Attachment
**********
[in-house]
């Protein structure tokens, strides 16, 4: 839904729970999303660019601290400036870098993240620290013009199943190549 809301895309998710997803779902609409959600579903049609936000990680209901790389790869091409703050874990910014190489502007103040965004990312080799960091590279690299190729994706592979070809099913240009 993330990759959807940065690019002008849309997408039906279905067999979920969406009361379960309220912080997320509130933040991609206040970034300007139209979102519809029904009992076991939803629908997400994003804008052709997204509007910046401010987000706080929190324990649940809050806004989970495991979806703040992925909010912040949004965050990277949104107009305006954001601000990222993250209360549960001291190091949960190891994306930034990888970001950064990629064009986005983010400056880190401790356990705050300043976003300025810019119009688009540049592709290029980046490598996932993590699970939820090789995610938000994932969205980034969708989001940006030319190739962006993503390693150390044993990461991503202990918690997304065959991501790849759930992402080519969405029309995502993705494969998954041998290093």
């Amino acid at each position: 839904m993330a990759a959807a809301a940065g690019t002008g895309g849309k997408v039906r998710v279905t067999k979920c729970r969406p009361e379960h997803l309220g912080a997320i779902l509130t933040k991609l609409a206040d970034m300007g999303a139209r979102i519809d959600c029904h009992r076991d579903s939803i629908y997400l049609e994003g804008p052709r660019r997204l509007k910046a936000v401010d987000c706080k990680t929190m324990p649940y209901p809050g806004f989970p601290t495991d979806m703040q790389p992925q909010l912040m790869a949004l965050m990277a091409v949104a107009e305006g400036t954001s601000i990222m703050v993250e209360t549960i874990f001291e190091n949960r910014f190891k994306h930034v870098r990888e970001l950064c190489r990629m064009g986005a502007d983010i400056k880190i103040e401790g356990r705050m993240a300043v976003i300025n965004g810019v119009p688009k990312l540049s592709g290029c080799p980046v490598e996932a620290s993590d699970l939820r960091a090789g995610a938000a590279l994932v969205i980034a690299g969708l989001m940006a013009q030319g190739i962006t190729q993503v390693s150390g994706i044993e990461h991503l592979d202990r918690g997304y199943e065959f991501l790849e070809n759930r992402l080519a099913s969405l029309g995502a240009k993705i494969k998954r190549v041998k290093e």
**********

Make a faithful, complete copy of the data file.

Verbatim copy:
[in-house]
């Protein structure tokens, strides 16, 4: 839904729970999303660019601290400036870098993240620290013009199943190549 809301895309998710997803779902609409959600579903049609936000990680209901790389790869091409703050874990910014190489502007103040965004990312080799960091590279690299190729994706592979070809099913240009 993330990759959807940065690019002008849309997408039906279905067999979920969406009361379960309220912080997320509130933040991609206040970034300007139209979102519809029904009992076991939803629908997400994003804008052709997204509007910046401010987000706080929190324990649940809050806004989970495991979806703040992925909010912040949004965050990277949104107009305006954001601000990222993250209360549960001291190091949960190891994306930034990888970001950064990629064009986005983010400056880190401790356990705050300043976003300025810019119009688009540049592709290029980046490598996932993590699970939820090789995610938000994932969205980034969708989001940006030319190739962006993503390693150390044993990461991503202990918690997304065959991501790849759930992402080519969405029309995502993705494969998954041998290093």
């Amino acid at each position: 839904m993330a990759a959807a809301a940065g690019t002008g895309g849309k997408v039906r998710v279905t067999k979920c729970r969406p009361e379960h997803l309220g912080a997320i779902l509130t933040k991609l609409a206040d970034m300007g999303a139209r979102i519809d959600c029904h009992r076991d579903s939803i629908y997400l049609e994003g804008p052709r660019r997204l509007k910046a936000v401010d987000c706080k990680t929190m324990p649940y209901p809050g806004f989970p601290t495991d979806m703040q790389p992925q909010l912040m790869a949004l965050m990277a091409v949104a107009e305006g400036t954001s601000i990222m703050v993250e209360t549960i874990f001291e190091n949960r910014f190891k994306h930034v870098r990888e970001l950064c190489r990629m064009g986005a502007d983010i400056k880190i103040e401790g356990r705050m993240a300043v976003i300025n965004g810019v119009p688009k990312l540049s592709g290029c080799p980046v490598e996932a620290s993590d699970l939820r960091a090789g995610a938000a590279l994932v969205i980034a690299g969708l989001m940006a013009q030319g190739i962006t190729q993503v390693s150390g994706i044993e990461h991503l592979d202990r918690g997304y199943e065959f991501l790849e070809n759930r992402l080519a099913s969405l029309g995502a240009k993705i494969k998954r190549v041998k290093e």